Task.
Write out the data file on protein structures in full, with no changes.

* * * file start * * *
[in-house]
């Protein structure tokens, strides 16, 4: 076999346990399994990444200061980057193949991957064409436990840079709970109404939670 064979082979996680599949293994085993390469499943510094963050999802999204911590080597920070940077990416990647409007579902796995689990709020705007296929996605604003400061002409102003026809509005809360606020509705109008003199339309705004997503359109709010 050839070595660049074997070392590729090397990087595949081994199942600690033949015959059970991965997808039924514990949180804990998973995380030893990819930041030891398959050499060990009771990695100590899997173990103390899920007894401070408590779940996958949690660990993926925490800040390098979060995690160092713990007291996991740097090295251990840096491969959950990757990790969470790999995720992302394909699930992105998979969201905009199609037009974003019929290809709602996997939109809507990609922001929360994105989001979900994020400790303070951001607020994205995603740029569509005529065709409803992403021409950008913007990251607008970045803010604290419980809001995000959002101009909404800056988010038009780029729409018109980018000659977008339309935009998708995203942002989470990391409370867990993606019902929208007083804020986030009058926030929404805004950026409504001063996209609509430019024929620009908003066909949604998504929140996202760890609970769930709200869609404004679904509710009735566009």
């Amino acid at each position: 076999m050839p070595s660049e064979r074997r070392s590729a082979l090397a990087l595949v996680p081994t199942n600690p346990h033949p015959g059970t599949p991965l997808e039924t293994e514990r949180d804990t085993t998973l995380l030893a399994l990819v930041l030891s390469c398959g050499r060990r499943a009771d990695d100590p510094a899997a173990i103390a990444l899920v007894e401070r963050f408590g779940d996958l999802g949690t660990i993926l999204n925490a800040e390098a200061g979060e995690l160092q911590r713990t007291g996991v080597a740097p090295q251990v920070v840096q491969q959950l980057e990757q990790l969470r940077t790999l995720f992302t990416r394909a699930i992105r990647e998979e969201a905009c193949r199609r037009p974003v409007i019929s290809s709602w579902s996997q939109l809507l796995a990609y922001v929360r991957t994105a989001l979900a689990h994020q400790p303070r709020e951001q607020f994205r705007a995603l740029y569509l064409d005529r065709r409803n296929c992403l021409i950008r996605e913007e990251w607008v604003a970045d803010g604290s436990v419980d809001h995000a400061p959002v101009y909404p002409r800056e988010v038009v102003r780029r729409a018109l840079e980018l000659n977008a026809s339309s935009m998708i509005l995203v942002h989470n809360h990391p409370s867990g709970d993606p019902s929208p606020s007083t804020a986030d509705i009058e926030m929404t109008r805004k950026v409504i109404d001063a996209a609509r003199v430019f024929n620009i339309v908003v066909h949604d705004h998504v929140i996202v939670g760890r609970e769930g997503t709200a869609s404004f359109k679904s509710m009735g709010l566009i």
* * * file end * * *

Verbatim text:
[in-house]
């Protein structure tokens, strides 16, 4: 076999346990399994990444200061980057193949991957064409436990840079709970109404939670 064979082979996680599949293994085993390469499943510094963050999802999204911590080597920070940077990416990647409007579902796995689990709020705007296929996605604003400061002409102003026809509005809360606020509705109008003199339309705004997503359109709010 050839070595660049074997070392590729090397990087595949081994199942600690033949015959059970991965997808039924514990949180804990998973995380030893990819930041030891398959050499060990009771990695100590899997173990103390899920007894401070408590779940996958949690660990993926925490800040390098979060995690160092713990007291996991740097090295251990840096491969959950990757990790969470790999995720992302394909699930992105998979969201905009199609037009974003019929290809709602996997939109809507990609922001929360994105989001979900994020400790303070951001607020994205995603740029569509005529065709409803992403021409950008913007990251607008970045803010604290419980809001995000959002101009909404800056988010038009780029729409018109980018000659977008339309935009998708995203942002989470990391409370867990993606019902929208007083804020986030009058926030929404805004950026409504001063996209609509430019024929620009908003066909949604998504929140996202760890609970769930709200869609404004679904509710009735566009």
């Amino acid at each position: 076999m050839p070595s660049e064979r074997r070392s590729a082979l090397a990087l595949v996680p081994t199942n600690p346990h033949p015959g059970t599949p991965l997808e039924t293994e514990r949180d804990t085993t998973l995380l030893a399994l990819v930041l030891s390469c398959g050499r060990r499943a009771d990695d100590p510094a899997a173990i103390a990444l899920v007894e401070r963050f408590g779940d996958l999802g949690t660990i993926l999204n925490a800040e390098a200061g979060e995690l160092q911590r713990t007291g996991v080597a740097p090295q251990v920070v840096q491969q959950l980057e990757q990790l969470r940077t790999l995720f992302t990416r394909a699930i992105r990647e998979e969201a905009c193949r199609r037009p974003v409007i019929s290809s709602w579902s996997q939109l809507l796995a990609y922001v929360r991957t994105a989001l979900a689990h994020q400790p303070r709020e951001q607020f994205r705007a995603l740029y569509l064409d005529r065709r409803n296929c992403l021409i950008r996605e913007e990251w607008v604003a970045d803010g604290s436990v419980d809001h995000a400061p959002v101009y909404p002409r800056e988010v038009v102003r780029r729409a018109l840079e980018l000659n977008a026809s339309s935009m998708i509005l995203v942002h989470n809360h990391p409370s867990g709970d993606p019902s929208p606020s007083t804020a986030d509705i009058e926030m929404t109008r805004k950026v409504i109404d001063a996209a609509r003199v430019f024929n620009i339309v908003v066909h949604d705004h998504v929140i996202v939670g760890r609970e769930g997503t709200a869609s404004f359109k679904s509710m009735g709010l566009i």